What You Need to Know
- EHealth is spending more time on training this quarter, in the hopes that will improve service in the all-important fourth quarter.
- Humana and Molina are reporting solid Medicare Advantage enrollment gains.
- Molina saw a big year-over-year increase in Medicaid enrollment.
Executives at a web-based health insurance broker, eHealth, say the insurers they work with are starting to think harder about keeping customers, not just increasing sales.
Scott Flanders, the Santa Clara, California-based company’s CEO, talked about the new focus on enrollee retention Thursday, during a conference call with securities analysts.
EHealth held the call to go over earnings for the second quarter, which ended June 30.
“Based on our recent conversations with carriers, we expect that insurance companies will be increasingly evaluating broker performance on quality of their enrollments, including retention rates and customer satisfaction in addition to volumes,” Flanders said during the call.
Flanders said eHealth is acting on that belief by having new agents spend more time getting trained, even if that cuts into third-quarter sales and earnings, in an effort to improve service in the fourth quarter.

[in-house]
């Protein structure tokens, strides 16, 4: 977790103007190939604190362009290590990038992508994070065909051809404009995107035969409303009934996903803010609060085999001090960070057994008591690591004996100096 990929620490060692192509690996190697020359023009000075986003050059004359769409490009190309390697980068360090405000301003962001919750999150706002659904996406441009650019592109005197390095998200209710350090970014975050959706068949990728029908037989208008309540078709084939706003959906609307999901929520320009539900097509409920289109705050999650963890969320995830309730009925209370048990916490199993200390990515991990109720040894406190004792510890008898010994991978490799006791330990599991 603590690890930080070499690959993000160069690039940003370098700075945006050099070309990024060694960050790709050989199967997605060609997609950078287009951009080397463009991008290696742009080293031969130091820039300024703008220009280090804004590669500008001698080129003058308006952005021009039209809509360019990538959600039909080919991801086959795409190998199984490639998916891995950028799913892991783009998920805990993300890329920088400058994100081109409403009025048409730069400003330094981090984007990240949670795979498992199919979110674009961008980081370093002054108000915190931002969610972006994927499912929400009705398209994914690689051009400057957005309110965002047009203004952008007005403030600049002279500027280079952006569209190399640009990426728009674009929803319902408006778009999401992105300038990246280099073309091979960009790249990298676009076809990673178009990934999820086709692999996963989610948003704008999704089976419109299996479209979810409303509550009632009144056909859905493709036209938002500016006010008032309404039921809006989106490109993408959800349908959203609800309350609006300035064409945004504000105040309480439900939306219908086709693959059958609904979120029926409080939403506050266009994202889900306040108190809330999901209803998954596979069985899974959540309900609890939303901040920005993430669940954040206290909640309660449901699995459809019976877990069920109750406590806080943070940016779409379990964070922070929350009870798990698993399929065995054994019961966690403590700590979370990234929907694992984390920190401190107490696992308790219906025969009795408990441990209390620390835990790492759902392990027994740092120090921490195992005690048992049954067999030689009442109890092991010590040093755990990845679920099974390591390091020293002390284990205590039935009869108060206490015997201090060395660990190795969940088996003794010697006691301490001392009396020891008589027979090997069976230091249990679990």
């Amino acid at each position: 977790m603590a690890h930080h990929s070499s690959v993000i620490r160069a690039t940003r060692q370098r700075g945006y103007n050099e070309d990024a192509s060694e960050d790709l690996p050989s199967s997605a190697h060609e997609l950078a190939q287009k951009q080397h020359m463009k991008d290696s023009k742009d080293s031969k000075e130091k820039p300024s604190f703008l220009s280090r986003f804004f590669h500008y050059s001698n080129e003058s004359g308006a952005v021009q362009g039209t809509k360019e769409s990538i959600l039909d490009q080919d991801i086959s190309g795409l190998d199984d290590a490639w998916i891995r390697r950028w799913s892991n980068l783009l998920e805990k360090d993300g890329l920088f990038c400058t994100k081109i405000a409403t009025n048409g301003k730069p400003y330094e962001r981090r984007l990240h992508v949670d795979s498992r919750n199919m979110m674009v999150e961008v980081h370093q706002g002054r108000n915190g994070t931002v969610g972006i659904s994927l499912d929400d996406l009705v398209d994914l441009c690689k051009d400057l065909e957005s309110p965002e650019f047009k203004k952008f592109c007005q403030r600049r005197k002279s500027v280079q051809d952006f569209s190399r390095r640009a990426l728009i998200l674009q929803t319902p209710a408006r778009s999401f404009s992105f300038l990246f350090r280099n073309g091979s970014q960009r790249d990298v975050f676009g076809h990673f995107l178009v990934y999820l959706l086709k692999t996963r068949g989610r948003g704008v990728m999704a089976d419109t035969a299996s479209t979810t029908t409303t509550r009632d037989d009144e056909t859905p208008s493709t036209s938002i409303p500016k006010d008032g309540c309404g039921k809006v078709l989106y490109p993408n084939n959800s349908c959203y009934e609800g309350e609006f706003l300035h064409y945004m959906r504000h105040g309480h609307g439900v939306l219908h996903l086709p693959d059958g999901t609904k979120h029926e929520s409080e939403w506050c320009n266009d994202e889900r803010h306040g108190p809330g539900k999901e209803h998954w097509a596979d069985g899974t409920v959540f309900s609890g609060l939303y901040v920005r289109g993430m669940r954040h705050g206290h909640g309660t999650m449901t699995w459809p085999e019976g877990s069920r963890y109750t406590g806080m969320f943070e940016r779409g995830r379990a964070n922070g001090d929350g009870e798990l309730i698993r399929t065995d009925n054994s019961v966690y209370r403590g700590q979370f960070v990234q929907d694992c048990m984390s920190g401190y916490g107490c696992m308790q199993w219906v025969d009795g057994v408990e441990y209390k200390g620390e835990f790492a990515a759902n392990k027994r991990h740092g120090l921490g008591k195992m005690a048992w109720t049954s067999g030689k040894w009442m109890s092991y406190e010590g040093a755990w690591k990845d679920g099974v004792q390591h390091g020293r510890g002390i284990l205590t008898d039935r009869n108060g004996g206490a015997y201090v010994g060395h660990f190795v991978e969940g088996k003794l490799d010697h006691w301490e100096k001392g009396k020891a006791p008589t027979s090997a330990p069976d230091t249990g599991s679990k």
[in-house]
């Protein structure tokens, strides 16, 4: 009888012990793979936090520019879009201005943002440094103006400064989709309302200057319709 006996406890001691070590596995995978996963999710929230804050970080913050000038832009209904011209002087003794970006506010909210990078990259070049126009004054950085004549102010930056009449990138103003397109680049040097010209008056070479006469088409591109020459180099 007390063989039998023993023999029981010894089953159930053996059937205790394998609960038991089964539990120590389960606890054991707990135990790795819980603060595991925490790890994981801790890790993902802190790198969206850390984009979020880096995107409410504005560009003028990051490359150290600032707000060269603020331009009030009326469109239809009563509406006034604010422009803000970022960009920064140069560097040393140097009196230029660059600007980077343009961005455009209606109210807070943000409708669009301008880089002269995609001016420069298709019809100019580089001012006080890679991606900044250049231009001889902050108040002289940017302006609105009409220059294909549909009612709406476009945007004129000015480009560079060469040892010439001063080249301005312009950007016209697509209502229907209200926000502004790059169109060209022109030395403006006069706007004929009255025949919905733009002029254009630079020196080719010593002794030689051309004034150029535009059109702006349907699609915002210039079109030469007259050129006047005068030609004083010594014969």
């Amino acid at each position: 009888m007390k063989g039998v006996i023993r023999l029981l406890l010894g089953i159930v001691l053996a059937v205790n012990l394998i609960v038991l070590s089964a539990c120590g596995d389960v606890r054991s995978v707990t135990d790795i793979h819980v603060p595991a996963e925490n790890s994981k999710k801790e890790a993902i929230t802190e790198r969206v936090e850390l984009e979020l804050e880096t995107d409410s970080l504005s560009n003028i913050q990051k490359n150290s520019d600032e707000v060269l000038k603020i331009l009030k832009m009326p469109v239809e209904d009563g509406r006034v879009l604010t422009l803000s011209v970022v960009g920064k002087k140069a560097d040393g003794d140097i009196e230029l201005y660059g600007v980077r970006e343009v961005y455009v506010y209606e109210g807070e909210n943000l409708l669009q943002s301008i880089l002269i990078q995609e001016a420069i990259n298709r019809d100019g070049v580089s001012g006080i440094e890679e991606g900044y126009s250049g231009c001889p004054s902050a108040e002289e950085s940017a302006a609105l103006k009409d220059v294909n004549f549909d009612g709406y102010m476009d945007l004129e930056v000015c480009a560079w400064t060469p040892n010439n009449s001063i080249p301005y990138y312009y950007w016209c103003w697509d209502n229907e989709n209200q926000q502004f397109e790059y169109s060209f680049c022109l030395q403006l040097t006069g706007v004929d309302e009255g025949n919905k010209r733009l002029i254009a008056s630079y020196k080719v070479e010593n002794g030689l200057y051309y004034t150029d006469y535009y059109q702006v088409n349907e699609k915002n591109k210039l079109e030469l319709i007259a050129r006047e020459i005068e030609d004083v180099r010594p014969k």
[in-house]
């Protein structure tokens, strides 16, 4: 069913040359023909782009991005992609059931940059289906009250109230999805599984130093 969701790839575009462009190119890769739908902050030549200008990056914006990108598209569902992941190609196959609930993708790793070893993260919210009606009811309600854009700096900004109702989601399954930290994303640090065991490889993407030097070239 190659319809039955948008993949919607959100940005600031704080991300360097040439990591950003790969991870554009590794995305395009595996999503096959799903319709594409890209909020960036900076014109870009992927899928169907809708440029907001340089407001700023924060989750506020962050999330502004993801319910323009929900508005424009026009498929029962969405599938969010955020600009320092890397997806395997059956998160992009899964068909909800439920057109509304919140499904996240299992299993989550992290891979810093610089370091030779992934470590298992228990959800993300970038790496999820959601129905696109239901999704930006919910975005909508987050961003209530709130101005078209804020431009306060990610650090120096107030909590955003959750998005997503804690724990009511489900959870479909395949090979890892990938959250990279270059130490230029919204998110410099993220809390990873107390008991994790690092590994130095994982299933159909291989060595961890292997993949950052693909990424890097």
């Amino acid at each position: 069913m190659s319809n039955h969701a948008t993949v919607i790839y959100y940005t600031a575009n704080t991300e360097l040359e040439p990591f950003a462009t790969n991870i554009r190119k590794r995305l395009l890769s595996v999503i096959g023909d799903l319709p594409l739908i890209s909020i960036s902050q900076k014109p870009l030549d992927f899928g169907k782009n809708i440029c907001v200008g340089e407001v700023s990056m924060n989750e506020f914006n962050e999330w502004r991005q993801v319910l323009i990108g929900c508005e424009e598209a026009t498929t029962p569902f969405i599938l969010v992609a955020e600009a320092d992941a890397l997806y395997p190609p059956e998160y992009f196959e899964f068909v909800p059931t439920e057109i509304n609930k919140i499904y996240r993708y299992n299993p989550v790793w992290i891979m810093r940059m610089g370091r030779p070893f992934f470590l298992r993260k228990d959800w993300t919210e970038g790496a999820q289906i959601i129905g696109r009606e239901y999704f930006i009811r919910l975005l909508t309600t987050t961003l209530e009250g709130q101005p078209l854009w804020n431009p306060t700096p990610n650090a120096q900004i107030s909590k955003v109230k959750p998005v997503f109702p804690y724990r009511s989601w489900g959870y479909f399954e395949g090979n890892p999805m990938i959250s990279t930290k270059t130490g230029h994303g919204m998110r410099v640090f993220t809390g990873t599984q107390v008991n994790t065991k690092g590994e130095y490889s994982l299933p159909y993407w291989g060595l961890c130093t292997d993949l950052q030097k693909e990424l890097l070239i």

For health brokers, the fourth quarter of a year is critical, because the annual enrollment period for Medicare Advantage plans runs from Oct. 15 through Dec. 7. The annual enrollment period gives users of traditional Medicare coverage a chance to sign up for Medicare Advantage plans, as well as giving Medicare Advantage plan enrollees an opportunity to change their coverage.
Flanders said eHealth is also working to increase the number of people who sign up for coverage through eHealth websites on their own.
Attracting customers who sign up on their own costs more than attracting other customers, but customer care and enrollment costs for those customers are lower, according to John Pierantoni, eHealth’s chief accounting officer.
Flanders said customers who sign up for Medicare plans through the web are also more likely to stick with their coverage than other customers.
Here’s a look at second-quarter earnings for eHealth and other companies that sell and create health insurance.
EHealth has reported an $18 million net loss for the second quarter on $97 million in commission revenue, compared with a $3.4 million net loss on $89 million in revenue for the second quarter of 2020.
Commission revenue increased to $90 million from $81 million.